By Cheryl Anderson
DTN Staff Reporter
OMAHA (DTN) -- Finishing steers can be made a little more economical without sacrificing performance, according to a recent University of Nebraska feeding trial that examined the effects of replacing corn in finishing beef diets with a newly developed, treated corn stover/distillers grain pelleted product.
According to Jim C. MacDonald, associate professor of ruminant nutrition at the University of Nebraska-Lincoln, researchers at UNL had already done a fair amount of research with using calcium-oxide-treated residue in finishing diets and proved that producers can use up to 20% calcium-oxide-treated corn residue in without sacrificing performance in diets containing 35-40% wet or modified distillers grain (MDGS).
As a natural progression to the research already done at UNL, MacDonald said UNL partnered with Pellet Technology USA, LLC, a company located near Gretna, Nebraska. The company developed a business model to harvest or purchase corn residue and use calcium-oxide-treated residue mixed with distillers grains with solubles in a pellet. Produces will be able to purchase the pellets like a commodity, saving them the time-intensive process of processing the residue themselves.
The study evaluated the effects of replacing 10%, 20% or 30% corn (dry matter basis) with the treated corn stover pellets and MDGS in a diet containing either 20% or 40% MDGS on finishing cattle performance.
The 183-day study used 336 crossbred steer calves with initial body weights of approximately 663 pounds. After being limit-fed a common diet for five days prior to the trial, steers were separated into two weight blocks (light and heavy) and assigned randomly to pens. The steers were given either 20% or 40% MDGS with either 10%, 20% or 30% pelleted treated corn stover and DDG. A control diet consisted of a 50:50 blend of dry-rolled corn and high-moisture corn, and 40% MDGS.
MacDonald said the researched used modified distillers grains with solubles as opposed to dried product because there seems to be some synergy between wet or modified distillers grains and the higher inclusion rates of corn residues.
One of the things the researchers learned is that the higher the inclusion rate of modified or wet distillers, the more residue you can use in the diet.
"We were able to add 20% of the residue in diets containing 40% modified distillers grain, but when we add only 20% modified distillers grains, we could add 10% without giving up any performance," he said. "The cattle still do fine if you add more, but this is how much you can displace corn with these different amounts of distillers grains."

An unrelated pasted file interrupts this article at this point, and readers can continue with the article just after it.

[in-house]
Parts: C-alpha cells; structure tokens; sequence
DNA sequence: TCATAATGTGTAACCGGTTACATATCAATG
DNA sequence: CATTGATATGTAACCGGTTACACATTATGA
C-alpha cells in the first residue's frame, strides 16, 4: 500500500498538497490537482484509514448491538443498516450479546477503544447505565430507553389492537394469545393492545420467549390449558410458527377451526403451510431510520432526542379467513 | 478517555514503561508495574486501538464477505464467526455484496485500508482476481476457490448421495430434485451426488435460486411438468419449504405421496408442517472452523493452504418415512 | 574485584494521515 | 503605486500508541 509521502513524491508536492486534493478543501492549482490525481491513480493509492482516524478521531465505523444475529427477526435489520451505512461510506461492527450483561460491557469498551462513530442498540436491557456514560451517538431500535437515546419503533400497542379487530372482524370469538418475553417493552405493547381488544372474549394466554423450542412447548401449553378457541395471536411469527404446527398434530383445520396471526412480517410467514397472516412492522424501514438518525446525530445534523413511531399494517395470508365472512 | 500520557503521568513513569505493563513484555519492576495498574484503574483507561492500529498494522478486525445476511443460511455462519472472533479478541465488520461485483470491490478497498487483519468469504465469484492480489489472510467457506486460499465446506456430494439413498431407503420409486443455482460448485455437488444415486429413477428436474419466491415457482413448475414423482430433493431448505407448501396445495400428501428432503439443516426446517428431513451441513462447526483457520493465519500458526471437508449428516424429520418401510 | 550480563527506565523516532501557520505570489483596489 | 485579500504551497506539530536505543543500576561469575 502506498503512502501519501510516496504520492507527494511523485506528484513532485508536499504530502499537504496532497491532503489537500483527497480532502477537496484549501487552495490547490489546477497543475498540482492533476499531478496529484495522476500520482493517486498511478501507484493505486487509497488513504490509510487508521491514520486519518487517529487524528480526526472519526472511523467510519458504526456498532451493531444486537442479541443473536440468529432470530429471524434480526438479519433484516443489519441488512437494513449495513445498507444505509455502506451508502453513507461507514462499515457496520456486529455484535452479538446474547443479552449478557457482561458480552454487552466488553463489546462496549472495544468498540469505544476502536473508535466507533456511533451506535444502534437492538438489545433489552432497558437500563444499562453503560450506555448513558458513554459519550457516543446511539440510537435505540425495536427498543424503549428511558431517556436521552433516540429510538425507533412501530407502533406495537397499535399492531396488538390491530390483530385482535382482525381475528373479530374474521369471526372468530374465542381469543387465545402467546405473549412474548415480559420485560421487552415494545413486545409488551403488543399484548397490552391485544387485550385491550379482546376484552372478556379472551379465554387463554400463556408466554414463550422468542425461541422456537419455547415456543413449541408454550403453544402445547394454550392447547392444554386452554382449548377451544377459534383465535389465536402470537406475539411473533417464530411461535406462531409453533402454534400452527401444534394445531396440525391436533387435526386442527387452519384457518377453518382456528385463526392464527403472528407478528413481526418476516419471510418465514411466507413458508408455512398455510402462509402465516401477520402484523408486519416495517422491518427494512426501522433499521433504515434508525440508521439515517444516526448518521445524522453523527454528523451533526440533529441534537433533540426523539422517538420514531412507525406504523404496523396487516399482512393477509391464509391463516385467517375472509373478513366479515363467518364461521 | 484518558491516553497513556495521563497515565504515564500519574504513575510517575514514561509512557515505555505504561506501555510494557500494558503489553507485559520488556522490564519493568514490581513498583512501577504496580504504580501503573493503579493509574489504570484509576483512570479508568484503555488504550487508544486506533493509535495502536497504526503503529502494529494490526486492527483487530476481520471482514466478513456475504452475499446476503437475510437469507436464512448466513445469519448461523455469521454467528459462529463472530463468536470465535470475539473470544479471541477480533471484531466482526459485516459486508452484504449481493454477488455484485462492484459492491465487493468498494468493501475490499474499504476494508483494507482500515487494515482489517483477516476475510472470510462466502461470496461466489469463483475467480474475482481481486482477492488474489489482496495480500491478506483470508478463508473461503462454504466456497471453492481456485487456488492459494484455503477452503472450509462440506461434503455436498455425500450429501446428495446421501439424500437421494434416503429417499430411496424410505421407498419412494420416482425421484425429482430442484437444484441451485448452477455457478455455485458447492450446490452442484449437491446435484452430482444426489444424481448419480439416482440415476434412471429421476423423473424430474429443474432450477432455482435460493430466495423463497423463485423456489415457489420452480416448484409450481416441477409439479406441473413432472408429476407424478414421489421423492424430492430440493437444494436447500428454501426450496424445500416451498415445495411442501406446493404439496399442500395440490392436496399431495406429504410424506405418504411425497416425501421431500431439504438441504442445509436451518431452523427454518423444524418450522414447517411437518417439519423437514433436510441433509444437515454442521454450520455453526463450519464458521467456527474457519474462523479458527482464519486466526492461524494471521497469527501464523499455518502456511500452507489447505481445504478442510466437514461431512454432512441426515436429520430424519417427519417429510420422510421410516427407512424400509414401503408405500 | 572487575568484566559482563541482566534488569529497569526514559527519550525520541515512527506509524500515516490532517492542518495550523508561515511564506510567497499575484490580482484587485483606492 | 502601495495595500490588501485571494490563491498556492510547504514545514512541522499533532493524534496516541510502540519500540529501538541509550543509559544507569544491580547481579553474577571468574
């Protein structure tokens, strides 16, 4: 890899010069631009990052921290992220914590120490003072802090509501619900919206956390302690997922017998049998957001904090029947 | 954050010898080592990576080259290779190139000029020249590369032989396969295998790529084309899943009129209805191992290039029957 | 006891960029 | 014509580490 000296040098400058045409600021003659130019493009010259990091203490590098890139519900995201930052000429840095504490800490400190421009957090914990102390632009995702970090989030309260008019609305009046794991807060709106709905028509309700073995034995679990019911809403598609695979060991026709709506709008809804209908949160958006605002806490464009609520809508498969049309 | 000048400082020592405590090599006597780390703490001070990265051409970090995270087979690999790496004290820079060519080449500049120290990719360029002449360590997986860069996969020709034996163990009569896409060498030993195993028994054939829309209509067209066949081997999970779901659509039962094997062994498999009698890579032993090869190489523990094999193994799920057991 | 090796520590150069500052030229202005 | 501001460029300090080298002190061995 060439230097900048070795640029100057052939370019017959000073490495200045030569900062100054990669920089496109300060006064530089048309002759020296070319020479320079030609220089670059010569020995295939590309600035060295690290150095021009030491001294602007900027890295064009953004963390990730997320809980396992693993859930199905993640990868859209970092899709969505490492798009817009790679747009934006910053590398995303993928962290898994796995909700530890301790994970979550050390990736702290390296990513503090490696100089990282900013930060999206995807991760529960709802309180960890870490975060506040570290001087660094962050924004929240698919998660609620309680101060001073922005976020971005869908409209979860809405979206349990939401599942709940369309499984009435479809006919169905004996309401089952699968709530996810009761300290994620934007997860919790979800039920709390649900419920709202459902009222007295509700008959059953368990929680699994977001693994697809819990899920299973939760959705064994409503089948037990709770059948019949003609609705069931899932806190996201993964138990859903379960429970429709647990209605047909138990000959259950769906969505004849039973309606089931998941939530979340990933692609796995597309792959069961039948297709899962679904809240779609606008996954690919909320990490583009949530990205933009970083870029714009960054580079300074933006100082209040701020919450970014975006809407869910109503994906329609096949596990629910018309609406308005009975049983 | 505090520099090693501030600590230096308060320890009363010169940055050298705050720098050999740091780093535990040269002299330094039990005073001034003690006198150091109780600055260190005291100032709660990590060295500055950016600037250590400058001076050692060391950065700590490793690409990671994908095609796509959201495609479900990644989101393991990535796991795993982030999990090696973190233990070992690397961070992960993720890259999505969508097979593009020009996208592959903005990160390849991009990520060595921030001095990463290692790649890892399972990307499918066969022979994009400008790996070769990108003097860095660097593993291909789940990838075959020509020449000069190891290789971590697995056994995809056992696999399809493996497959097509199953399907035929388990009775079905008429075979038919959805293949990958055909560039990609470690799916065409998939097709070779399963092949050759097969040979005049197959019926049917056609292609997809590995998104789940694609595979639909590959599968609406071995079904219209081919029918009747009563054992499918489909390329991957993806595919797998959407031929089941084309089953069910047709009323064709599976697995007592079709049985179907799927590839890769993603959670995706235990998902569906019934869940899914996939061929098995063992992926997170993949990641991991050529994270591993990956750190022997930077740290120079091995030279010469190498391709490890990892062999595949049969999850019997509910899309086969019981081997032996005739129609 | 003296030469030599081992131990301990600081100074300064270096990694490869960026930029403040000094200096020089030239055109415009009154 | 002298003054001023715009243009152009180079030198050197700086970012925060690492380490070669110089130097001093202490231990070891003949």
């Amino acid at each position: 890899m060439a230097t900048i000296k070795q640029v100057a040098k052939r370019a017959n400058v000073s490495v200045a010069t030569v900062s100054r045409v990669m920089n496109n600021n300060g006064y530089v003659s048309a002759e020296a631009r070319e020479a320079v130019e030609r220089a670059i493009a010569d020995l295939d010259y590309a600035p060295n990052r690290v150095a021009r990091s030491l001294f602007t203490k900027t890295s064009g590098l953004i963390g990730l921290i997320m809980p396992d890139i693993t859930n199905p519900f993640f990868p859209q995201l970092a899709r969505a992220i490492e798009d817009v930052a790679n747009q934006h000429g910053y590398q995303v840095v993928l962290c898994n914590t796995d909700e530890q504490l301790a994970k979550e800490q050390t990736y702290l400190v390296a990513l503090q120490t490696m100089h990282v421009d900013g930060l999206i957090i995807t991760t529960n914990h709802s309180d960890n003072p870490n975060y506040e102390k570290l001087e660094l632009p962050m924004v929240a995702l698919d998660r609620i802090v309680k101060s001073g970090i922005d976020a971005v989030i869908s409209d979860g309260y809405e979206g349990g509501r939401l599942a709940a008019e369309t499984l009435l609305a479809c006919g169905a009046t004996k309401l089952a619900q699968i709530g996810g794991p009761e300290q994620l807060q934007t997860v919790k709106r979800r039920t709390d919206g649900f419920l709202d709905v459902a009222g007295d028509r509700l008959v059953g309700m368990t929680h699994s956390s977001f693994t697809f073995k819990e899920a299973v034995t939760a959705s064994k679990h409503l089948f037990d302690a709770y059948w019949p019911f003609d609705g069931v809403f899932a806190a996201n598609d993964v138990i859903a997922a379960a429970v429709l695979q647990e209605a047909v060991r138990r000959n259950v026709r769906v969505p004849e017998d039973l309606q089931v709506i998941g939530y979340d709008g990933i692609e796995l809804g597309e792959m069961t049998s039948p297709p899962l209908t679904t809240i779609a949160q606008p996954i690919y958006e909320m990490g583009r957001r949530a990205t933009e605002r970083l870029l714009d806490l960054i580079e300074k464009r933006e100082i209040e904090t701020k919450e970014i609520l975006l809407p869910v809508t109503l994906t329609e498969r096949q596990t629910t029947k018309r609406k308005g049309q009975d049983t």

But many other factors need to be considered in determining amounts of distillers and residue to feed. But in the end, it all boils down to economics. The price of corn is not as important as the price of distillers grains relative to corn and the price of the pellet relative to corn.
"You've got the price of distillers grains, the price of the pellets and the residue. You've got the price of corn," he said. "All those things interact to figure out how much you should feed in a given scenario."
If the distillers grains are cheap enough, it would make sense to get 20%-40% distillers in the diet, he said. Although most people will begin removing distillers grains from rations once it gets to be the same price as corn, the UNL data suggests that producers could even use distillers grains that are the same price as corn.
"As long as distillers grains prices are lower than corn and you can get somewhere between 20% and 40% distillers grains in the diet, and if the pellet is cheaper than corn, then it would probably make sense to use the pellet, regardless of corn price," MacDonald said.
Cattle given 10%, 20% or 30% of the pelleted feed with 40% MDGS had equal or similar performance to the control diet with 40% MDGS. Those given the 10% pelleted feed with 20% MDGS had similar results as the control diet, however the researchers found that feeding the pellet at 20% or 30% of the diet dry matter with 20% MDGS decreased feed efficiency.
The most important thing learned from the trial is that with 40% MDGS, producers can feed up to 20% of the pellet and not give up any animal performance. Likewise, with 20% MDGS, producers can feed up to 10% of the pellet and not sacrifice performance.
"The cattle did fine if you included at greater levels, but feed efficiency declined after those points, so you're giving up some performance in that case," he said. "So you have to make that up by paying less for the feed in order to make it work. Those are the break points we think are critical for producers if they are interested in using the product.
MacDonald pointed out that while this most recent feeding trial was with using the pellets in finishing diets, the UNL researchers have also evaluated it in growing diets, as well as in high roughage diets.
"Residues fit into a lot of beef cattle production systems," he said. "The pellets help improve digestibility and makes the residue more uniform and makes the residue more uniform since it's ground and cattle can't sort it."
"There's a lot of potential application out there for a product like this," he said.
Other researchers on the project were Galen Erickson, professor, as well as research technicians Jana Harding, Curt Bittner and Dirk Burken.
Cheryl Anderson can be reached at firstname.lastname@example.org
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